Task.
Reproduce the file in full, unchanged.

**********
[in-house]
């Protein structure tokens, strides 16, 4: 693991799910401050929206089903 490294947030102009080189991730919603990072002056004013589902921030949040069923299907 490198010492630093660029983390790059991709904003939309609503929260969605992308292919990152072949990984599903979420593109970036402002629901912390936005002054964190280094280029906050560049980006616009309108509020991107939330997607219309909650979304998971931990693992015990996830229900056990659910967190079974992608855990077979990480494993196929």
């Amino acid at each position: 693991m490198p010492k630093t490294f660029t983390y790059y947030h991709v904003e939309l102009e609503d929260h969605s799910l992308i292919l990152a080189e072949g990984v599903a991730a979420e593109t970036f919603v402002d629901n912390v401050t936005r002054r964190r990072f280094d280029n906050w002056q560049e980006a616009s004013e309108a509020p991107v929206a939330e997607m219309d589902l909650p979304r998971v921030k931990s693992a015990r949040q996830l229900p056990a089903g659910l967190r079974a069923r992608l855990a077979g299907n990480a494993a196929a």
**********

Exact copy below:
[in-house]
């Protein structure tokens, strides 16, 4: 693991799910401050929206089903 490294947030102009080189991730919603990072002056004013589902921030949040069923299907 490198010492630093660029983390790059991709904003939309609503929260969605992308292919990152072949990984599903979420593109970036402002629901912390936005002054964190280094280029906050560049980006616009309108509020991107939330997607219309909650979304998971931990693992015990996830229900056990659910967190079974992608855990077979990480494993196929």
């Amino acid at each position: 693991m490198p010492k630093t490294f660029t983390y790059y947030h991709v904003e939309l102009e609503d929260h969605s799910l992308i292919l990152a080189e072949g990984v599903a991730a979420e593109t970036f919603v402002d629901n912390v401050t936005r002054r964190r990072f280094d280029n906050w002056q560049e980006a616009s004013e309108a509020p991107v929206a939330e997607m219309d589902l909650p979304r998971v921030k931990s693992a015990r949040q996830l229900p056990a089903g659910l967190r079974a069923r992608l855990a077979g299907n990480a494993a196929a």